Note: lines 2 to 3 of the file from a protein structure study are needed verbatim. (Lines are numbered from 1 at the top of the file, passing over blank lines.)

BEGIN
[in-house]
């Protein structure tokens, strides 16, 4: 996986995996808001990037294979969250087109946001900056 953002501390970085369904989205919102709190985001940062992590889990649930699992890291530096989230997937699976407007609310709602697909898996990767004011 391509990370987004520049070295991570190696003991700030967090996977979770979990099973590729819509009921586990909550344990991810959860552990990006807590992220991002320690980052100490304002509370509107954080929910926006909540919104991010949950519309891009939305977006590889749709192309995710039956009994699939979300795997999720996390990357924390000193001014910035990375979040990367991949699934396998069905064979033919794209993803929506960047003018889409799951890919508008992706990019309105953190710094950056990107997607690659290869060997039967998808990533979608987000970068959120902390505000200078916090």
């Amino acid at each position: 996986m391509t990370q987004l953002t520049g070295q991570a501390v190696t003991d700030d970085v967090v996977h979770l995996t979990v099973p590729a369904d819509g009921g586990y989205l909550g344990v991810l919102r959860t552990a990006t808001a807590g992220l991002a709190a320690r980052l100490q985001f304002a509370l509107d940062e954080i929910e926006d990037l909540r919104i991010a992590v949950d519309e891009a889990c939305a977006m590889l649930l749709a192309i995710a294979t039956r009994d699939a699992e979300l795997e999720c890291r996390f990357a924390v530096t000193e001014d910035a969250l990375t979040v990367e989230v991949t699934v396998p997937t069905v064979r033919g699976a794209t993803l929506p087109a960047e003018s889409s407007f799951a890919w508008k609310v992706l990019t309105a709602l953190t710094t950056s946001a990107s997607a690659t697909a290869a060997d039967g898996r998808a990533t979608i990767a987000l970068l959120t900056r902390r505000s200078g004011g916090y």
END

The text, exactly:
């Protein structure tokens, strides 16, 4: 996986995996808001990037294979969250087109946001900056 953002501390970085369904989205919102709190985001940062992590889990649930699992890291530096989230997937699976407007609310709602697909898996990767004011 391509990370987004520049070295991570190696003991700030967090996977979770979990099973590729819509009921586990909550344990991810959860552990990006807590992220991002320690980052100490304002509370509107954080929910926006909540919104991010949950519309891009939305977006590889749709192309995710039956009994699939979300795997999720996390990357924390000193001014910035990375979040990367991949699934396998069905064979033919794209993803929506960047003018889409799951890919508008992706990019309105953190710094950056990107997607690659290869060997039967998808990533979608987000970068959120902390505000200078916090």
């Amino acid at each position: 996986m391509t990370q987004l953002t520049g070295q991570a501390v190696t003991d700030d970085v967090v996977h979770l995996t979990v099973p590729a369904d819509g009921g586990y989205l909550g344990v991810l919102r959860t552990a990006t808001a807590g992220l991002a709190a320690r980052l100490q985001f304002a509370l509107d940062e954080i929910e926006d990037l909540r919104i991010a992590v949950d519309e891009a889990c939305a977006m590889l649930l749709a192309i995710a294979t039956r009994d699939a699992e979300l795997e999720c890291r996390f990357a924390v530096t000193e001014d910035a969250l990375t979040v990367e989230v991949t699934v396998p997937t069905v064979r033919g699976a794209t993803l929506p087109a960047e003018s889409s407007f799951a890919w508008k609310v992706l990019t309105a709602l953190t710094t950056s946001a990107s997607a690659t697909a290869a060997d039967g898996r998808a990533t979608i990767a987000l970068l959120t900056r902390r505000s200078g004011g916090y």